Restoring connectivity in landscapes fragmented by major roads: a case study using wooden poles as “stepping stones” for gliding mammals
Taylor, BD & Goldingay, RL 2012, 'Restoring connectivity in landscapes fragmented by major roads: a case study using wooden poles as “stepping stones” for gliding mammals', Restoration Ecology, vol. 20, no., 6, pp. 671-678.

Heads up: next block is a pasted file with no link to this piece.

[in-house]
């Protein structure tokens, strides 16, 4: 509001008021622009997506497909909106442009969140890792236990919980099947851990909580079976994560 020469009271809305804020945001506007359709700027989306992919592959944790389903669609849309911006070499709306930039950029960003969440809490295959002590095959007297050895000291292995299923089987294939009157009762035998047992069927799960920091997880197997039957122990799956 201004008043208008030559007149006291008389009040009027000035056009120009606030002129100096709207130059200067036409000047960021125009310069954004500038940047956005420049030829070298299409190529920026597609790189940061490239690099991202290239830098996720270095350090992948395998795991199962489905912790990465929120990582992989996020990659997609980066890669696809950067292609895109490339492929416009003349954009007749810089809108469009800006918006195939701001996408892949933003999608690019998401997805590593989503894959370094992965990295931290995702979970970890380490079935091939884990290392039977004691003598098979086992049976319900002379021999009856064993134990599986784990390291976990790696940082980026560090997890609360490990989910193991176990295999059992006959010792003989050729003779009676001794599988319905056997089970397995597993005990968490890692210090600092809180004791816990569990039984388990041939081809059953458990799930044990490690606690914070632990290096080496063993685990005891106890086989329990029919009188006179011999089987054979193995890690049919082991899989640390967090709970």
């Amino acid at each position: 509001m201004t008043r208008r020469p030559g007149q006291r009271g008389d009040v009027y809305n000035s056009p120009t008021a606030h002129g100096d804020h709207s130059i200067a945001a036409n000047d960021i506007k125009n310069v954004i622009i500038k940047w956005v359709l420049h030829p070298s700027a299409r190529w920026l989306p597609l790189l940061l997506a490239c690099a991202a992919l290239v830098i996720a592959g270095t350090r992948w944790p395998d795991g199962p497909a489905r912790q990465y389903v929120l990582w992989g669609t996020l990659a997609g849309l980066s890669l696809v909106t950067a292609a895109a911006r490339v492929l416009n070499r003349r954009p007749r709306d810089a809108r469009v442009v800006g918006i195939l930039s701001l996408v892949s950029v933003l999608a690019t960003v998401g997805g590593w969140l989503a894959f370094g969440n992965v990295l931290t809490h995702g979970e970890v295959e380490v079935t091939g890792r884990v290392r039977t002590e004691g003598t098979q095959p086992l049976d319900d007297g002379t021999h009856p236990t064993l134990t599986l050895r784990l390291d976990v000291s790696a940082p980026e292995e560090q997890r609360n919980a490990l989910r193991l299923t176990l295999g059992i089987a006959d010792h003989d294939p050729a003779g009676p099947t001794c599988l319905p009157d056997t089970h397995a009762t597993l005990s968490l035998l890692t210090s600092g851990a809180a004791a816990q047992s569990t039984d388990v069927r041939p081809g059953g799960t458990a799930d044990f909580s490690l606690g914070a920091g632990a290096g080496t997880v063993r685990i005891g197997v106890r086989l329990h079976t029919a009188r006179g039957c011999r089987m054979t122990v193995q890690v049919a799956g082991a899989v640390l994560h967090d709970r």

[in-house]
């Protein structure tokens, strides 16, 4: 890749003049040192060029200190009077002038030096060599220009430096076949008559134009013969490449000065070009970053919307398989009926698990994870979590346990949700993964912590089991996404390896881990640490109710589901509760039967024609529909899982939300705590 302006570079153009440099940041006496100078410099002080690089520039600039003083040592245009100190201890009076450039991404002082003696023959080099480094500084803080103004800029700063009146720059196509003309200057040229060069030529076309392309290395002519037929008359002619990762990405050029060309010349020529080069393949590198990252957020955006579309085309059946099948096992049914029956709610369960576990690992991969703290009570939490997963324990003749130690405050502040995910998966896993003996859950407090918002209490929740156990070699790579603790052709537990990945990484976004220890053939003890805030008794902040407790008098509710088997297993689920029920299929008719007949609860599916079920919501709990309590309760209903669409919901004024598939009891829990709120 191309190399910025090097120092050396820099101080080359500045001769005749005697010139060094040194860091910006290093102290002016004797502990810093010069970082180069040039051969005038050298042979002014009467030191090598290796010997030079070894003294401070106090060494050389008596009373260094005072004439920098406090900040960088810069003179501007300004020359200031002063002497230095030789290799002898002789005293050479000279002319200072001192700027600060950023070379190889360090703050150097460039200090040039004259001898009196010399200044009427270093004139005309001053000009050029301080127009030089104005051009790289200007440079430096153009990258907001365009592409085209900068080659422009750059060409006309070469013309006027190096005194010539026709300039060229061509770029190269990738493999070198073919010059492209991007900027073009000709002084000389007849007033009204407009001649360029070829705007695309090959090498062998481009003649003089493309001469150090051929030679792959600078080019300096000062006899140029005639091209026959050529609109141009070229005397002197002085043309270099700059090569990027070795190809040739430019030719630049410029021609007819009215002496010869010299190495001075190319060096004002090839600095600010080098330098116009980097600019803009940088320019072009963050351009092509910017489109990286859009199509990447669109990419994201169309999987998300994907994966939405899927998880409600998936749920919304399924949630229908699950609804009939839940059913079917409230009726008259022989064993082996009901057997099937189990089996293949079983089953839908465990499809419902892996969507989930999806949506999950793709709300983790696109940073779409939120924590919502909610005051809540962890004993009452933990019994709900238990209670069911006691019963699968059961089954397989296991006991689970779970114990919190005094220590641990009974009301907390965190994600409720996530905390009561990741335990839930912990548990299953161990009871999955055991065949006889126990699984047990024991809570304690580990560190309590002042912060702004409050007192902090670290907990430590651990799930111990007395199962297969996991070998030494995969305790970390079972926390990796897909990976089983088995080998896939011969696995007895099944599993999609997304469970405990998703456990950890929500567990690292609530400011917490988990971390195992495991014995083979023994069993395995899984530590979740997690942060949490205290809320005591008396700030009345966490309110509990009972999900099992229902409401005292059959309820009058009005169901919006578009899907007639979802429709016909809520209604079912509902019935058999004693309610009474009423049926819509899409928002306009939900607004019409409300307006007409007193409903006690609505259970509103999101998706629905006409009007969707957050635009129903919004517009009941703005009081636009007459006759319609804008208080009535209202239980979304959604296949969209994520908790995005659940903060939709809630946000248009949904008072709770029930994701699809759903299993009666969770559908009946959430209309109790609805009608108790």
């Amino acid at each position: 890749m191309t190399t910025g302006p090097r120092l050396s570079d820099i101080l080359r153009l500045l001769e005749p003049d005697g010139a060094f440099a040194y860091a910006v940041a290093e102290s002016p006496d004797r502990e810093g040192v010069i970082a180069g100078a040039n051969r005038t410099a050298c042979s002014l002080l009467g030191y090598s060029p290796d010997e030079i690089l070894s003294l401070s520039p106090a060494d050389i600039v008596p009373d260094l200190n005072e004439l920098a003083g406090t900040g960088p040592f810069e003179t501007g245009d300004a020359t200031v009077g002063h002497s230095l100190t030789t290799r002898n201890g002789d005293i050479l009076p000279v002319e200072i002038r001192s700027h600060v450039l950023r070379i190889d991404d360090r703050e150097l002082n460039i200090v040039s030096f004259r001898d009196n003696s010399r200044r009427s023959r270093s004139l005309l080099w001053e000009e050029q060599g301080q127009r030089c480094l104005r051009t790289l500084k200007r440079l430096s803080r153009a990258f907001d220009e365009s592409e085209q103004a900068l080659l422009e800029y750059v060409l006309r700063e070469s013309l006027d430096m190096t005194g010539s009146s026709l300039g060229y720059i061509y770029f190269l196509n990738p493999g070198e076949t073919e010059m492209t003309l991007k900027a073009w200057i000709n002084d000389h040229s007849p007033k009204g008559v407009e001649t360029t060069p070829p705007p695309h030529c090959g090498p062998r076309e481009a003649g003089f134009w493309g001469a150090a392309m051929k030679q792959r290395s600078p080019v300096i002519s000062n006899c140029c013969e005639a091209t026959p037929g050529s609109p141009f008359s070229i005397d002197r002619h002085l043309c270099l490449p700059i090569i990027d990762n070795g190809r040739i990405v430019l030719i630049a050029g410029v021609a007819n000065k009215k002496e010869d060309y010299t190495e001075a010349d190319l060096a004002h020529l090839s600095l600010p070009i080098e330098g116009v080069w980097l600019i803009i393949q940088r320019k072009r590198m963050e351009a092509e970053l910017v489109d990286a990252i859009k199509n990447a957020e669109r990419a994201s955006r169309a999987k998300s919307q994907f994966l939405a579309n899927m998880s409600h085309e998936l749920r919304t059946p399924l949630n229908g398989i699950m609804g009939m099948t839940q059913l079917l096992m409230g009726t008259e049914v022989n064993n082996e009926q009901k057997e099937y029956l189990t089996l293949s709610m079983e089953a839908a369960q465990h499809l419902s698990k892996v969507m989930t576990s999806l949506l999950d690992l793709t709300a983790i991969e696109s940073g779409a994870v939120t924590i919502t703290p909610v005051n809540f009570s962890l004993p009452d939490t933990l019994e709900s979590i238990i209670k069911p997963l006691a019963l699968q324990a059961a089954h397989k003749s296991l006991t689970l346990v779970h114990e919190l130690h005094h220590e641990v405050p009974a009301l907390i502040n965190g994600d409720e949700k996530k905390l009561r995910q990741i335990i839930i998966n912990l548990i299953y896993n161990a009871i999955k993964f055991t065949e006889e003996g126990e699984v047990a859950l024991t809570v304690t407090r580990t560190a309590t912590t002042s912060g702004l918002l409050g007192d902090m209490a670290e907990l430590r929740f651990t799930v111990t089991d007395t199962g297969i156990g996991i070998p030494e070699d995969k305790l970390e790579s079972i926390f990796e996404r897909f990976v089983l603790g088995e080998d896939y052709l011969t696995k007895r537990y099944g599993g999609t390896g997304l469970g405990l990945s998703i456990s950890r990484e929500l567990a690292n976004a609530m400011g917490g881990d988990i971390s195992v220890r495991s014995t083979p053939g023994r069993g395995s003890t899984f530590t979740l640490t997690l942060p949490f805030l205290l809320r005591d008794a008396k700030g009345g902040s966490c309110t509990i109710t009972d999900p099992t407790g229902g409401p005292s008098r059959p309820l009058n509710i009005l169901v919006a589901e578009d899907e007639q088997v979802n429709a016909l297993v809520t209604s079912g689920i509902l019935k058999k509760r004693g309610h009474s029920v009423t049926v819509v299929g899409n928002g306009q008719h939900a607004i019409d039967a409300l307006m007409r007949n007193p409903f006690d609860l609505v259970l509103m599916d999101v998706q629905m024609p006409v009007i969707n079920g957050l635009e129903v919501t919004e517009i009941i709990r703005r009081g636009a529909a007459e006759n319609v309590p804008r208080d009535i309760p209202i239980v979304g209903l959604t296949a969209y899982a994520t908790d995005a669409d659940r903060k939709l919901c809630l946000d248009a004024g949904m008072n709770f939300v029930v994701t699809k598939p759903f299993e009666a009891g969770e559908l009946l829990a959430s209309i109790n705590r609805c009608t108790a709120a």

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Tree-dwelling mammals may be vulnerable to road mortality if forced to cross canopy gaps on the ground. This group of mammals has received scant attention worldwide despite major road projects potentially causing severe fragmentation to their habitat. Gliding mammals may be enabled to cross road gaps that exceed their gliding capability by the installation of tall wooden poles to act as “stepping stones.” We investigated whether such glide poles installed across two land-bridges in eastern Australia could restore landscape connectivity for small gliding petaurid marsupials. Hair-traps revealed repeated use of all poles at both locations over periods of 1–3 years. Camera traps at one site suggest a crossing frequency on the poles by the squirrel glider (Petaurus norfolcensis) of once every 3.8 nights. Radio-tracked animals did not glide directly over the road but instead used the poles to cross on the bridge. Hair-traps and camera traps installed within the middle of two reference land-bridges that lacked glide poles failed to detect crossings by gliding mammals despite their presence in adjacent forest. These observations suggest that glide poles can facilitate road crossing and thereby restore habitat connectivity for gliding mammals. This lends support to the notion that glide poles have the potential to mitigate road-induced habitat fragmentation for gliding mammals worldwide.